gms | German Medical Science

Kongress Medizin und Gesellschaft 2007

17. bis 21.09.2007, Augsburg

The effect of CPOE on medication errors and adverse drug events – a meta-analysis

Meeting Abstract

  • Elske Ammenwerth - UMIT - University for Health Sciences, Medical Informatics and Technology, Hall in Tyrol
  • Petra Schnell-Inderst - University of Duisburg-Essen, Duisburg-Essen
  • Uwe Siebert - UMIT - University for Health Sciences, Medical Informatics and Technology, Hall in Tyrol

Kongress Medizin und Gesellschaft 2007. Augsburg, 17.-21.09.2007. Düsseldorf: German Medical Science GMS Publishing House; 2007. Doc07gmds009

The electronic version of this article is the complete one and can be found online at:

Published: September 6, 2007

© 2007 Ammenwerth et al.
This is an Open Access article distributed under the terms of the Creative Commons Attribution License ( You are free: to Share – to copy, distribute and transmit the work, provided the original author and source are credited.



Introduction: Several single studies showed that computerized physician order entry systems (CPOE) may have the potential to reduce medication error and adverse drug events (ADE), and therefore, contribute to patient safety (e.g. [1], [2]). However, the design and evidence from these studies differ substantially and no systematic review with a formal meta-analysis has yet been performed on this topic.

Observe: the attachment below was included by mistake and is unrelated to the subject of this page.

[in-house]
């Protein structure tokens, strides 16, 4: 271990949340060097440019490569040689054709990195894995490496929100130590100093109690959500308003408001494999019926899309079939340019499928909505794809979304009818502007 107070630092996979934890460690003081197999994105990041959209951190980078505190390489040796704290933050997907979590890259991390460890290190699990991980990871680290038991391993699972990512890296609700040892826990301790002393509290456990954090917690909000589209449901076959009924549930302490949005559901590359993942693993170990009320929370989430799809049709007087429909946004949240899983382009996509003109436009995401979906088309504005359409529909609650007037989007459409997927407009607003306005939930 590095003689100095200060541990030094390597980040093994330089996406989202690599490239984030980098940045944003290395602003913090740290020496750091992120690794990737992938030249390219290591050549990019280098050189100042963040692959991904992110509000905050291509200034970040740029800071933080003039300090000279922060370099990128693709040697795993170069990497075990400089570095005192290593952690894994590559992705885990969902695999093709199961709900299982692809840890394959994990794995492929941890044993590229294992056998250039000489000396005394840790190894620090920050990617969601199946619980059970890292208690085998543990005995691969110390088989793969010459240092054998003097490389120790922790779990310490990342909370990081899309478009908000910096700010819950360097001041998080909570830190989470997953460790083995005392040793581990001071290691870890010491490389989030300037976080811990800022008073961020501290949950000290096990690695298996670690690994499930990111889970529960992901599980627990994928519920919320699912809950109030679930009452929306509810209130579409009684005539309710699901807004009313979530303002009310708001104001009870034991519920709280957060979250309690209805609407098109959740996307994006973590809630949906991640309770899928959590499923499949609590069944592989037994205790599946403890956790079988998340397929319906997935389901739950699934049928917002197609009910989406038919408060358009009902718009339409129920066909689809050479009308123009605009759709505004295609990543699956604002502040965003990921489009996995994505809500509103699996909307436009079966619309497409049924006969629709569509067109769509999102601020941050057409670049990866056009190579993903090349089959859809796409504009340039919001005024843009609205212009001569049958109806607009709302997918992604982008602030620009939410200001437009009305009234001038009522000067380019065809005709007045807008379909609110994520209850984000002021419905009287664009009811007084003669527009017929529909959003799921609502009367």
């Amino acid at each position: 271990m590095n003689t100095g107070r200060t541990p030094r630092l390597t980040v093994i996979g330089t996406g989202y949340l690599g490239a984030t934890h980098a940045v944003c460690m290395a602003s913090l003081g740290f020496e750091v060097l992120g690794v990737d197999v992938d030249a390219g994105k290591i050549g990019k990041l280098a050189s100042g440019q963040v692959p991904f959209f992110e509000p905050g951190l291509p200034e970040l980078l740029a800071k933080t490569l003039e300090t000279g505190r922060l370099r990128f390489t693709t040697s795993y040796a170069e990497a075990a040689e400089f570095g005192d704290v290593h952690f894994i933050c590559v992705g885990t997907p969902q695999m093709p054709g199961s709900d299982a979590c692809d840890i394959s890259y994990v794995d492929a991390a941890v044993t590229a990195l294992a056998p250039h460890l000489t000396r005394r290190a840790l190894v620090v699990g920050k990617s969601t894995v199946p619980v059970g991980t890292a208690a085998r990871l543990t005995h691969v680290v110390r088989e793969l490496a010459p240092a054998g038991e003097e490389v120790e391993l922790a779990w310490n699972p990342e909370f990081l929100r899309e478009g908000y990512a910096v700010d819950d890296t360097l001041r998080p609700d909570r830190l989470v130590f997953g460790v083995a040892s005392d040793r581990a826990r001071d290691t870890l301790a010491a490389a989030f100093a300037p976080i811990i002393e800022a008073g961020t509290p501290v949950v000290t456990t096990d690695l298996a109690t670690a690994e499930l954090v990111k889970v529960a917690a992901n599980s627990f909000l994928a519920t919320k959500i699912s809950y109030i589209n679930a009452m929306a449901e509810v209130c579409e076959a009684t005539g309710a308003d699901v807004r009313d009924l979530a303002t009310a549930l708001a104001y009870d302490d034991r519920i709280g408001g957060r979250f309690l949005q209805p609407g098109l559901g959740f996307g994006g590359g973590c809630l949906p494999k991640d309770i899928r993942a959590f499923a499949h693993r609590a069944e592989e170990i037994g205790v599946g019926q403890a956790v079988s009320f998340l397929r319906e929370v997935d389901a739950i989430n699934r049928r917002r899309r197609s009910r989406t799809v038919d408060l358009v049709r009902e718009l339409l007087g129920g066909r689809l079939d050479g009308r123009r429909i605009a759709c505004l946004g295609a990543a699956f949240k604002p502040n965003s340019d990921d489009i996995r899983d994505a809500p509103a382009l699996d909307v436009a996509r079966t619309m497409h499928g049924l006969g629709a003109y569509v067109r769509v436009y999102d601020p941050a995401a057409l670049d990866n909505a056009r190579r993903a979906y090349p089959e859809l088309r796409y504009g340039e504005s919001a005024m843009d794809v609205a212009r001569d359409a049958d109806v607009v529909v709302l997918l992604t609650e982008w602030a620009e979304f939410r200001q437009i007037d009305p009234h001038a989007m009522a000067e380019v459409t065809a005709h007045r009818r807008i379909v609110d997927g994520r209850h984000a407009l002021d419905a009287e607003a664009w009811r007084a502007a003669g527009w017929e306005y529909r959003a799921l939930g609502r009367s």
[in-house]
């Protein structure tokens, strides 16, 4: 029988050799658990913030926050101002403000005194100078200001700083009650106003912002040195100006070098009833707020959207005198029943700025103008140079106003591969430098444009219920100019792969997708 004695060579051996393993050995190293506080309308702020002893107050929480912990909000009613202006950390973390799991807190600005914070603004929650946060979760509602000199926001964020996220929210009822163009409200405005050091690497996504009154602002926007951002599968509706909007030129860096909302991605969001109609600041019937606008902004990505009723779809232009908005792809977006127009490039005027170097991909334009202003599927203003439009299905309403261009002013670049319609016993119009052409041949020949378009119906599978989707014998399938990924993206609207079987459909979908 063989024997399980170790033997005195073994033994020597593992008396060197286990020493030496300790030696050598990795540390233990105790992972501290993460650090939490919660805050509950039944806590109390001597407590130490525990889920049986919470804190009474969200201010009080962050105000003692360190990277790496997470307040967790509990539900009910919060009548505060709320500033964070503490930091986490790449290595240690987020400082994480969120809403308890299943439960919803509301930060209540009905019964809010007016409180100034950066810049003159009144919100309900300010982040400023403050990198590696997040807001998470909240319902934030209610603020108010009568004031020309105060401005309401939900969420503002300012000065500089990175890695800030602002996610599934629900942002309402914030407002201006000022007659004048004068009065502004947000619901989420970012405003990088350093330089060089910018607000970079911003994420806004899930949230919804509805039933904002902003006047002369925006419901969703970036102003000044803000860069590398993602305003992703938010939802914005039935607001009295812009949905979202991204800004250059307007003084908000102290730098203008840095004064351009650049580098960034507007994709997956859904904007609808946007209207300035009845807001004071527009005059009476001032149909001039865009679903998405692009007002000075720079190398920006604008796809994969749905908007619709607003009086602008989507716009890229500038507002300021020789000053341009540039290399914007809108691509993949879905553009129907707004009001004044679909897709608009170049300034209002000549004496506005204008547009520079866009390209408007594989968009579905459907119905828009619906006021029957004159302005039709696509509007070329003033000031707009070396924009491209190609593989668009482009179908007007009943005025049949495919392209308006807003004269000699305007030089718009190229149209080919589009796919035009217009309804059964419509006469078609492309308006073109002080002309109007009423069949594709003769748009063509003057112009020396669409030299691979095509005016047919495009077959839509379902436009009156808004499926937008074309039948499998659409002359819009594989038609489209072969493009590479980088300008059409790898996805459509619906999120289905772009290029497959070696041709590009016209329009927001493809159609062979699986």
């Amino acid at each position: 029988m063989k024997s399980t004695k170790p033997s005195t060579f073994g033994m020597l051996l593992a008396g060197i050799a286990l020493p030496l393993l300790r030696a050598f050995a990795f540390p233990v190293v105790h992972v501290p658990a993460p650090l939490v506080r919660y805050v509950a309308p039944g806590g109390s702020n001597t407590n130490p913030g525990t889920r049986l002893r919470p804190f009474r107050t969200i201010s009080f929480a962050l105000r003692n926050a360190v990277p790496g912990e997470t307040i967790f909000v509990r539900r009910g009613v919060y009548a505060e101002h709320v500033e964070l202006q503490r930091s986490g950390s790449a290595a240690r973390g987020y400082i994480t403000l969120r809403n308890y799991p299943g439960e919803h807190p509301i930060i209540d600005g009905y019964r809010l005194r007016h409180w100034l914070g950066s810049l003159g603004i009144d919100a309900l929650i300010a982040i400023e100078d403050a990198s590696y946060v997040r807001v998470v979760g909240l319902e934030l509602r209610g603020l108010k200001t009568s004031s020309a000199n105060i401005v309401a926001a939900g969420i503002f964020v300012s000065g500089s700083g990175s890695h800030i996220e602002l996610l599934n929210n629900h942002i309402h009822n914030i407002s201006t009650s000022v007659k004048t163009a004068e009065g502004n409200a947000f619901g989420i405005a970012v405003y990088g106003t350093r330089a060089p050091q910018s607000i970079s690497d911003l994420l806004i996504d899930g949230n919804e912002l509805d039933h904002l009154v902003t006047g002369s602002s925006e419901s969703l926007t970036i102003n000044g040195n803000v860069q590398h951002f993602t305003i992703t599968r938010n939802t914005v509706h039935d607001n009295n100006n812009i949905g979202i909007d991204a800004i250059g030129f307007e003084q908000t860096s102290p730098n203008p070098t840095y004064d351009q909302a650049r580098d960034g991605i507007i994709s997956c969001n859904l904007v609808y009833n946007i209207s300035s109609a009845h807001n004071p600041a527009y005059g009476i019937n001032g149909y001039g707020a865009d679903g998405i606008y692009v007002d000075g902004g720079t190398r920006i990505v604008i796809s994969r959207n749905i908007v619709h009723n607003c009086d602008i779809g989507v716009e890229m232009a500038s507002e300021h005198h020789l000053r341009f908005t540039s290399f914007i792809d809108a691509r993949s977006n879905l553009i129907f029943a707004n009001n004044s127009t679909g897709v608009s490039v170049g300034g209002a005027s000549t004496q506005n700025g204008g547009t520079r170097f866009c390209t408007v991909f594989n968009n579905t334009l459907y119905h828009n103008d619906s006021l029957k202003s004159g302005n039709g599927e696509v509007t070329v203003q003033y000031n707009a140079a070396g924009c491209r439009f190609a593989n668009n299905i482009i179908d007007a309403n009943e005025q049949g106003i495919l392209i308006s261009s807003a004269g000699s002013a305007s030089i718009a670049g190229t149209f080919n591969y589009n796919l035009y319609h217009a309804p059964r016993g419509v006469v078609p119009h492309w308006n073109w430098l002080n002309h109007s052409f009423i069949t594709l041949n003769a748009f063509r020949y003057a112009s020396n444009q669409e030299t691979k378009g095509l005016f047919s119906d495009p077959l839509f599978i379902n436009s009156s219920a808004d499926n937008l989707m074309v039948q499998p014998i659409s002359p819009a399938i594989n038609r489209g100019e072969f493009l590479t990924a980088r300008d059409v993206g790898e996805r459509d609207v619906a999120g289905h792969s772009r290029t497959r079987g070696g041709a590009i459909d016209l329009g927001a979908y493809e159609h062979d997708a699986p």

Methods: We performed a systematic literature search in MEDLINE (1966-April 2006) and EMBASE (1976-April 2006). We included controlled field studies that evaluated the effect of CPOE systems on medication error, potential ADE and ADE, in which the CPOE system was used by physicians in direct care in order to order drugs. We included all types of CPOE systems independent of the level of decision support and all types of drugs and clinical settings. We performed a random effects meta-analysis to estimate the risk ratios with 95% confidence intervals (CI). We performed subgroup analyses for categorical factors such as clinical setting, patient group, type of drug, type of system, functionality, and study design. We investigated the publication bias.

Results: We identified 26 CPOE studies that fulfilled the inclusion criteria. 19 studies reported sufficient data in order to be included in the quantitative meta-analysis. Overall, CPOE systems reduced the risk for medication errors by 63% (CI: 53-72%, 19 studies), for potential ADE by 45% (CI: 11-66%, 8 studies), and for ADE by 56% (CI: 17-76%, 5 studies). A sub-group analysis did not show substantial differences. There was some evidence for a publication bias.

Discussion: Based on our meta-analysis, CPOE systems can reduce the risk for medication errors and ADE. However, studies differ substantially in their design, quality, and results. More randomised controlled trials from more sites are needed to improve the evidencebasis of health informatics [3] and to identify the settings that CPOE systems are most useful in.


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